It turned out to be relatively stress free in that the most work was the flagrant calculator abuse to figure out my starter quantities. I have yet to master using a spread sheet.

I've indulged myself by posting some chatter about the loaf at my blog

I think the formula is fairly solid at this time and it may be one of my entries in the Leavenworth County Fair. Before I lock into that, I want to try using butter in place of the sunflower oil in the recipe. I have the most current version of the recipe in a seperate document that I can forward in either an .odf for Open Office users or a .pdf attachment for everyone that is interested in a copy. Just leave a message for me here at TFL and I'll send it along. Comments, humor, and questions are welcome.

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Postal Grunt

Recently, I decided it was time to go back to trying my hand at some loaves using the ADY that's stored in my downstairs freezer. The first recipe that I'm working on is Pioneer Bread from the Kansas Wheat Commission's web site.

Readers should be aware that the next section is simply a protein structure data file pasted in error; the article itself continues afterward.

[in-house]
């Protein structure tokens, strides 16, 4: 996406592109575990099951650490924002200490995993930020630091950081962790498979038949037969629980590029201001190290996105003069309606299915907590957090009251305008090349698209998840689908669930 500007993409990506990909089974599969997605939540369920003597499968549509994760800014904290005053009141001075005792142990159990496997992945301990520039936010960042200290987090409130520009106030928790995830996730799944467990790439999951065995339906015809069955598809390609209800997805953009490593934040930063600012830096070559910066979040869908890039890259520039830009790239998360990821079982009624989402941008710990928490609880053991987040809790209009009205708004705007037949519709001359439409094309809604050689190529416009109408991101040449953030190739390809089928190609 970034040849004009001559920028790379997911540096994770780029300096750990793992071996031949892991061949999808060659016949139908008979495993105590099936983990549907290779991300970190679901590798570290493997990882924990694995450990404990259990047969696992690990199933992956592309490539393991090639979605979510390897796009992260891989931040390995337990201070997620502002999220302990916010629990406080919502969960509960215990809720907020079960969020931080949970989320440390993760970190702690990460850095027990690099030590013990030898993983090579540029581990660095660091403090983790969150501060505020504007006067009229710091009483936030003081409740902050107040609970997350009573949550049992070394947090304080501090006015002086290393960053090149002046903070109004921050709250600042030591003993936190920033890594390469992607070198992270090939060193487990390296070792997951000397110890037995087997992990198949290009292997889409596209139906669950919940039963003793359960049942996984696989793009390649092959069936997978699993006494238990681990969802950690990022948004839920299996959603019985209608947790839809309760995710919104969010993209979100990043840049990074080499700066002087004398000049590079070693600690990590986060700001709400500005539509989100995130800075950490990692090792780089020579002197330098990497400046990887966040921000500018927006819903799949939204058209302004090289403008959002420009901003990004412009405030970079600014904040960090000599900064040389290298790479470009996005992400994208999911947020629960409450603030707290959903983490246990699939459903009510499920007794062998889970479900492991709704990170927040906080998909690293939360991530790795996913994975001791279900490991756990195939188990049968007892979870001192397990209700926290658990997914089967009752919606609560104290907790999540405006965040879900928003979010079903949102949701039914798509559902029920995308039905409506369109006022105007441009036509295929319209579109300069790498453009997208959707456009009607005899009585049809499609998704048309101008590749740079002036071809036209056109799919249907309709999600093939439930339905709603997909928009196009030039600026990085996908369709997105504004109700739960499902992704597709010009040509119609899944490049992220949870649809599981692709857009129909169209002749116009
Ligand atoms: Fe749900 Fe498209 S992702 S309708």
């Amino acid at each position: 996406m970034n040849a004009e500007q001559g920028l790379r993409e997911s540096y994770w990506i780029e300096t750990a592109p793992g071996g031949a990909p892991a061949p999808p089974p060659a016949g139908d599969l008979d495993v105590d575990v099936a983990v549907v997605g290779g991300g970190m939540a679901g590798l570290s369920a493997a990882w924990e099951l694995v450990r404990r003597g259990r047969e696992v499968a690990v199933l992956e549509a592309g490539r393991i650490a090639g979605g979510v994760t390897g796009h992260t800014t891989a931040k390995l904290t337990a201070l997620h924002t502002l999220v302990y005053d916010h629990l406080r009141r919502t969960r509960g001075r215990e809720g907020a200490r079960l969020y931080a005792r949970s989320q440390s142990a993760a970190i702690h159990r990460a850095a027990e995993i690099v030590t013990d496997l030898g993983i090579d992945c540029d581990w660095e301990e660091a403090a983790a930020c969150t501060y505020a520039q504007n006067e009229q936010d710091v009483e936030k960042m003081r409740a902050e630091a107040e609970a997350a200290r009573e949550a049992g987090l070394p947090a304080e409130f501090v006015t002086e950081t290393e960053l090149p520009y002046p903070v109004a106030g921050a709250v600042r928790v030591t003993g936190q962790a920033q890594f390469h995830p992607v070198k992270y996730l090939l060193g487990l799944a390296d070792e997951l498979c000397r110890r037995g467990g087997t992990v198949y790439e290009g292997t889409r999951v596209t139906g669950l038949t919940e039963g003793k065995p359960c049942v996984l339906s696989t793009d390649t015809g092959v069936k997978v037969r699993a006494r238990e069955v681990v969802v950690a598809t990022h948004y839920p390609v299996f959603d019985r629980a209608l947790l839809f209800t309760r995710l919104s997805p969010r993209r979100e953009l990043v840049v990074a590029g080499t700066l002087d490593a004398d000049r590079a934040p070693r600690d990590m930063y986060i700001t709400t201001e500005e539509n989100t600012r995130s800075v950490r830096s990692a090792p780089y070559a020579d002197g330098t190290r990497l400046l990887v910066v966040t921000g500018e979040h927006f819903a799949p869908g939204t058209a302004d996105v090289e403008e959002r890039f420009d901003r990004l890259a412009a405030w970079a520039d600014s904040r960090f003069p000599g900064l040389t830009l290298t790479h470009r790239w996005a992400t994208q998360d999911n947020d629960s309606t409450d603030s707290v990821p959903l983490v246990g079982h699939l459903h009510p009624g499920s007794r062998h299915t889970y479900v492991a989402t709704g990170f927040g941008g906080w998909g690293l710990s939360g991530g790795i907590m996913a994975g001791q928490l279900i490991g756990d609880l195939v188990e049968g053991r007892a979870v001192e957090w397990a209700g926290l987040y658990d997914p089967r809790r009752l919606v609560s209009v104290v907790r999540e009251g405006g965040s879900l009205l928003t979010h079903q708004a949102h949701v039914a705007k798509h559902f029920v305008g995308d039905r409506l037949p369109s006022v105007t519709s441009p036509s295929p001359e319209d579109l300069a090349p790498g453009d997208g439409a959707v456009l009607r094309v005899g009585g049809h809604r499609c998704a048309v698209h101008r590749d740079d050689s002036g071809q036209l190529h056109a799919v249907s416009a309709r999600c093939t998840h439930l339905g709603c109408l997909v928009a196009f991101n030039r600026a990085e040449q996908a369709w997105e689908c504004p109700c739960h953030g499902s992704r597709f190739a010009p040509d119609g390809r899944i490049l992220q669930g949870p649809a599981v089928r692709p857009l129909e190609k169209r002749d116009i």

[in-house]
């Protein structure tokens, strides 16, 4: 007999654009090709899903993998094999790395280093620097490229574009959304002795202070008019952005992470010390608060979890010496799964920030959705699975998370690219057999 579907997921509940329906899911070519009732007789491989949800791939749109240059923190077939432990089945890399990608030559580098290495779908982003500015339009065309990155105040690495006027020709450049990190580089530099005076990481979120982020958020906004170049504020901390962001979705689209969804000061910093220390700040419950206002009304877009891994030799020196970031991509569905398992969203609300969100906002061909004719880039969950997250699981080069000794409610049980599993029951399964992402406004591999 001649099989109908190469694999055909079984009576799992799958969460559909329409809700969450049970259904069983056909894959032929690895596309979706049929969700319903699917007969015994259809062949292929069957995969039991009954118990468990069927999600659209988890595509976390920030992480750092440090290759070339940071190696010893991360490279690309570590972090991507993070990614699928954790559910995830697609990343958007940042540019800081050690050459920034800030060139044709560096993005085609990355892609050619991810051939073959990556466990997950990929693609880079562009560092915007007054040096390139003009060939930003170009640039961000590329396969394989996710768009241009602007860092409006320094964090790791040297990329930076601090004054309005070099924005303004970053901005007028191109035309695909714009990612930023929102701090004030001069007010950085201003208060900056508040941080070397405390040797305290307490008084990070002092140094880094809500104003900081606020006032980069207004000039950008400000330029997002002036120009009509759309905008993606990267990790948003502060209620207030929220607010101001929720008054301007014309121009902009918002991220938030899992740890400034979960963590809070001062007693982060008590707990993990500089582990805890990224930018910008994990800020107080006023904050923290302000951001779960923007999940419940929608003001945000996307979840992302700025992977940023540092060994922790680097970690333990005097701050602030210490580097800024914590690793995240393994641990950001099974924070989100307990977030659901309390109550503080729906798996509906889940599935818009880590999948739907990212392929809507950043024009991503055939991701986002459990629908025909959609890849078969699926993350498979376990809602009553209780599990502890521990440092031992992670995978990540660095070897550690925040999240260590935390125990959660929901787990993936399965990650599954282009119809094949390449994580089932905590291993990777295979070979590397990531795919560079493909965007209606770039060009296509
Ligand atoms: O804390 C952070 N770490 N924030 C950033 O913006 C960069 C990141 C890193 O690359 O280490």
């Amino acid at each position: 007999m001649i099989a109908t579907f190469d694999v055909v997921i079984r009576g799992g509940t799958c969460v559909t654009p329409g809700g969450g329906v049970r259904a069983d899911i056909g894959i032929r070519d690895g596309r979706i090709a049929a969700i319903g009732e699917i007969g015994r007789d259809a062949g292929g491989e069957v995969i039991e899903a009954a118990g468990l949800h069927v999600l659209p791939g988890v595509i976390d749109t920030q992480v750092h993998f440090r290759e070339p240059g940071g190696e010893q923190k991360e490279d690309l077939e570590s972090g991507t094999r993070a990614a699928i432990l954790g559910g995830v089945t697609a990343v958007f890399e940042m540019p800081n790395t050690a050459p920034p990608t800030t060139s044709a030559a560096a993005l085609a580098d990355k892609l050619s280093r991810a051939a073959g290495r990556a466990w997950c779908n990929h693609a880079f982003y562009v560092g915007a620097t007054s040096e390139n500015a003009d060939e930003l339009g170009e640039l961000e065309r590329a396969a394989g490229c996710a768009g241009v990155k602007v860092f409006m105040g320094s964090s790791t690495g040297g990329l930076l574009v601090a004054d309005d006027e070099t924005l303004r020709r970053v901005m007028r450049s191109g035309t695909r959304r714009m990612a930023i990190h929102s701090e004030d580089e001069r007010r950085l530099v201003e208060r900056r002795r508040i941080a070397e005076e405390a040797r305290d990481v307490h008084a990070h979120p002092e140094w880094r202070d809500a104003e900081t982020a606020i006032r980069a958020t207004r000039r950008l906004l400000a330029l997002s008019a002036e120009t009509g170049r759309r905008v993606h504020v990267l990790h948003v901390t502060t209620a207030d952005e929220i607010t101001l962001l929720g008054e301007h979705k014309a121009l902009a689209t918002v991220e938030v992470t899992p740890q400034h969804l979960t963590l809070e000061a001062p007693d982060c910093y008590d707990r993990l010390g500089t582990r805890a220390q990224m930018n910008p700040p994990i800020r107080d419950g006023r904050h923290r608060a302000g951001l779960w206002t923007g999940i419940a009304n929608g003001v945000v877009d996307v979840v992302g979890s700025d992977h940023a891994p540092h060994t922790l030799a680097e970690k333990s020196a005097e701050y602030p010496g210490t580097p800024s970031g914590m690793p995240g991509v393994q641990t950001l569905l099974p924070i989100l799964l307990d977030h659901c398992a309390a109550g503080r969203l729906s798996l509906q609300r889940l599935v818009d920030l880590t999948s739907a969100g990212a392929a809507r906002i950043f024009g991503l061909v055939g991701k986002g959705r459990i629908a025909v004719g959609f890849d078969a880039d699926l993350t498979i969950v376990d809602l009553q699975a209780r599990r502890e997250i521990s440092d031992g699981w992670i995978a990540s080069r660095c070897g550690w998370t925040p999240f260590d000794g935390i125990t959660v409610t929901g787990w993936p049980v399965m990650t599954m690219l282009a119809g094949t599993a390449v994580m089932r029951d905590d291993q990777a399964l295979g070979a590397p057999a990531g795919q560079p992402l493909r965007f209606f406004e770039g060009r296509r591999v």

For those rare few with a curiosity about wheat harvests, the web site has a day by day account about this year's harvest. They also have included maps that depict the daily progress. It's not for everyones taste but it is suitable for work.

Pioneer Bread is similar to a lot of other loaves that are described as rustic or farmhouse loaves. This particular loaf is an enriched loaf in that the recipe calls for the use of vegetable oil as an ingredient. Since the recipes are taken from the winning loaves at the Kansas  State Fair, I didn't think I could go too far wrong. So I set out to convert the recipe into a formula using weight measurement rather than volume. I also added a preferment and have tried soaking the corn meal and whole wheat components. My procedures aren't quite textbook but the second time around on this loaf has met the approval of both Mrs PG and myself. The crumb isn't as wide open as I'd like but the taste is very good and the aroma from the bake filled our little house.